first, I attach a list with links to all my weekly POT posts. I include a brief comment on the interest of each contribution.
POT WEEK #1: august 31 2011, A Classroom in the Cloud
Here I shared my thoughts on the general concept of online learning. I reflected on how the availability of affordable technology, and the convenience of the service, triggered the appearance of online learning. It was encouraging that 4 people replied!
POT WEEK #2: september 18 2011, the students’ preference
I was still a bit shy at this stage. My post was only one paragraph long. In it, I reflected on the students’ choice between online and on-site courses, and posed a couple of questions to learn from the insight of other participants, but I did not get any replies.
POT WEEK #3: september 21 2011, Pedagogical Goals and Objectives for my IT Project Management online course
My post was 6 paragraphs long, I was already at ease with the dynamics of the course. I explained what I learned that week and what caught my attention. My main learning: “Learning is not a spectator sport”. 2 people replied to . I have not been keeping a record of my replies to other people’s posts in their blogs, may be I should have.
POT WEEK #4: september 28 2011, Planning my online class (POT week 4)
I was excited about how interesting the course (and the peoples’ comments) were at the time. Since I am a Computer Science instructor, and the week’s topic included elements that pertained to my specialty, I shared my insight and suggested an URL that someone found useful. I was glad to help and felt a part of the community My main learnings: the cycling concept to allow for breaks in mental activation (changing the context and focus of attention); and having a short condensed version of the regular course.
POT WEEK #5: october 5th 2011, Program for Online Teaching (week 5)
This was an interesting week. I reflected on what I had learned and posed several open questions (that no one replied) to learn about other people’s insights. I do not think there are unquestionable truths in this evolving field, so I like to pose open questions and trigger a debate that would enrich us all, but I am not always successful. My main learnings: manage student expectations; and completeness of your syllabus will save you and your students time.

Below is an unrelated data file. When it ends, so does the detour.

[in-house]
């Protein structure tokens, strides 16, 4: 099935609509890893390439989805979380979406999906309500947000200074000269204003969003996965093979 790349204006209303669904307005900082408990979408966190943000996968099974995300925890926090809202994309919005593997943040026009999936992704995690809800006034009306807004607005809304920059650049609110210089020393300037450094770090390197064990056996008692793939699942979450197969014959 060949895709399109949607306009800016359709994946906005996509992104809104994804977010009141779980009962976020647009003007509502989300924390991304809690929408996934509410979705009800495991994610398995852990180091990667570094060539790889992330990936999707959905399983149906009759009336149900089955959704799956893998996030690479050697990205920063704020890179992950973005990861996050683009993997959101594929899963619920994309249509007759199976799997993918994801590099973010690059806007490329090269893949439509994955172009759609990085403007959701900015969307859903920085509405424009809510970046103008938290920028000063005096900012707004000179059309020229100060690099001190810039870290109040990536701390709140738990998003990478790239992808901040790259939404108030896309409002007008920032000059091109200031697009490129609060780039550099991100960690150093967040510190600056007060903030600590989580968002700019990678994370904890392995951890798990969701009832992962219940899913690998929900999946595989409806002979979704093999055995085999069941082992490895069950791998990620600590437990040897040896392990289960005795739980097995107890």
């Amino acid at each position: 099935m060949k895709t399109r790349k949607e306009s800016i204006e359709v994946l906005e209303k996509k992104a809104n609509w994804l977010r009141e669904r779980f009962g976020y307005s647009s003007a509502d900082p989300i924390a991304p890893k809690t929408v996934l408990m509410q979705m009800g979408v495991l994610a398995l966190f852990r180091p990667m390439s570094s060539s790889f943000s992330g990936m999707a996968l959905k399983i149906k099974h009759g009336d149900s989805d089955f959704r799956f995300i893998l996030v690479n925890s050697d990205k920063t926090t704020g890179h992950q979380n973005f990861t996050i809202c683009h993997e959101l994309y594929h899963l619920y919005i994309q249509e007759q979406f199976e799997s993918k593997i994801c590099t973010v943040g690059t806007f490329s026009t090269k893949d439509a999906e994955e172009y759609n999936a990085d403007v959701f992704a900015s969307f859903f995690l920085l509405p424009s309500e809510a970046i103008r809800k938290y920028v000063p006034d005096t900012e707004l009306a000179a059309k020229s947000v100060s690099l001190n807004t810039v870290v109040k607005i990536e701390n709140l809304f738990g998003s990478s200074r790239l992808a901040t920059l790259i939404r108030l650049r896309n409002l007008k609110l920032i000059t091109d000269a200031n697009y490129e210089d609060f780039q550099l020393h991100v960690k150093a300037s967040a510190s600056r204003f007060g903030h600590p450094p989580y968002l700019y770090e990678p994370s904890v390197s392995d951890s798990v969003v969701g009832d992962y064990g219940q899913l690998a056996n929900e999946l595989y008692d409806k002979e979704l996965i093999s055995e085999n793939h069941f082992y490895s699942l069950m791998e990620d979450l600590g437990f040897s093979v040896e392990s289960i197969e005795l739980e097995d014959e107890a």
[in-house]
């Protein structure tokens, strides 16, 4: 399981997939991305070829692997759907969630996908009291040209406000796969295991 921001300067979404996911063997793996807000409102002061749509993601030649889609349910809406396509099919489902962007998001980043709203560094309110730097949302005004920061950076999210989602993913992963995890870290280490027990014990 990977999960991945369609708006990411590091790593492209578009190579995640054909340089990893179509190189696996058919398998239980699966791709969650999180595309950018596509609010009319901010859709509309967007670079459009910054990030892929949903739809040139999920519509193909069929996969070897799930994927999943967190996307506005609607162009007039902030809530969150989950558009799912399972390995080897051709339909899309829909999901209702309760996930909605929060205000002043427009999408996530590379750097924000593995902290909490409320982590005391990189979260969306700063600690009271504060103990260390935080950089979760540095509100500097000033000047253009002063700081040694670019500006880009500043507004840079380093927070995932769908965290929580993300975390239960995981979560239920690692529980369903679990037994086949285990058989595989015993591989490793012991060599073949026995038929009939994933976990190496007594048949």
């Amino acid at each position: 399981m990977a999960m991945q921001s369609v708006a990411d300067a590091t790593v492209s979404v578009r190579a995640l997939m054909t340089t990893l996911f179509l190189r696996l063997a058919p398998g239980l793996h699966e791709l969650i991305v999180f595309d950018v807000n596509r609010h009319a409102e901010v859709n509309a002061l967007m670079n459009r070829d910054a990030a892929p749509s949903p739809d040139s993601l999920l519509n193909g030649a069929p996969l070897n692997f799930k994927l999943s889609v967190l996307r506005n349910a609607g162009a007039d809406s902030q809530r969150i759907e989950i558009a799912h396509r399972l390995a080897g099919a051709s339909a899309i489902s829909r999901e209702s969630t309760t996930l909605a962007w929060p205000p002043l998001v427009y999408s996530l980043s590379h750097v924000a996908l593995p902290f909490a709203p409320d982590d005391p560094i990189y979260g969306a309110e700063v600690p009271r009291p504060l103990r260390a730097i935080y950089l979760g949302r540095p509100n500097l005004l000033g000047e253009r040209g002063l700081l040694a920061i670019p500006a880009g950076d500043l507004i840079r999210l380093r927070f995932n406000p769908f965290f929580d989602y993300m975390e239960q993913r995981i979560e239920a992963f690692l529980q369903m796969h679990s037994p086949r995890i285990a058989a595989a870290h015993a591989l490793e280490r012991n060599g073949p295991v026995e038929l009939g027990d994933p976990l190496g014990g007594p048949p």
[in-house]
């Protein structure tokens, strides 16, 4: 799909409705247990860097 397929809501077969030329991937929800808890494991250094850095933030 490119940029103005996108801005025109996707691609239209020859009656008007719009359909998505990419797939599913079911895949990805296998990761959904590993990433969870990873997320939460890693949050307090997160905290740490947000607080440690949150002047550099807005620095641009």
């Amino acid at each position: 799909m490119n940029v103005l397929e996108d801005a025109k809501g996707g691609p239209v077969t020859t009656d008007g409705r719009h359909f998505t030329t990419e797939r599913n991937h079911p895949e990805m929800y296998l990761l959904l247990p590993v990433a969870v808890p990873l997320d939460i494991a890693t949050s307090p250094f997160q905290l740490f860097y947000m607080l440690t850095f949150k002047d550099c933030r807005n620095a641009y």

POT WEEK #6: october 12 2011, a jing lesson on dance positions
This is possibly the week I enjoyed most. Jing was fun. Since I am also a dance instructor, I created a short jing lesson on dance positions, and it received a great positive feedback! A couple of days later, my university students were learning how to execute their first computer program by reproducing the procedure they could watch in the jing I had prepared for them. My main learnings: Jing; the online participation of a student that poses a good question is as worthy as contributing a well-founded comment.
POT WEEK #7: october 19 2011, Debate: online degree vs onsite degree (POT week 7)
This time I was able to trigger a debate with the open questions included in my post! And we had an interesting exchange. My main learning: online teaching is about participation, the instructor cannot expect participation to happen spontaneously, the instructor must plan for participation and promote it explicitly (I learned different ways to accomplish this, very useful).
POT WEEK #8: october 25 2011, POT week 8
Again, in my post, I let my reflections end in open questions, and I got some responses (not as many as I would have liked). I contributed with personal experience (in group formation) and also highlighted useful information (that I had found at other people´s blogs) for the rest to see and benefit from it as well. My main learnings: interesting performance measures for online instructors; and the benefits of having students introduce themselves to the class in a specific online forum at the beginning of the class (the instructor must set the example by being the first). I put this into practice in 4 courses in the following months: great results! I highly recommend it.
POT WEEK #9: november 2 2011, Student Activities (POT week #9)
I reviewed my week’s work in the post, along with my reflections on it and an open question (so that others might also contribute their opinions). I also poured in personal opinions and what I intended to do in the future with the knowledge I had acquired during the week. I received a response not as numerous as I would have liked. At the moment, I had already realized that since I was keeping the pace of the course and many people were not, it was difficult for us to interact on the basis of the weekly assignments, because we were at different points of progress in the course itinerary. My main learnings: diigo is useful, not only for information exchange, but also to create a feeling of belonging to an online community; may be we should not accomodate different learning styles, and prepare students for the professional environment, where they will have to be fluent in all of them; peer-review rubrics; reflective journaling by students; prepare opportunities for online students to get to know each other (feeling a part of a community of learners will reduce drop-out rate).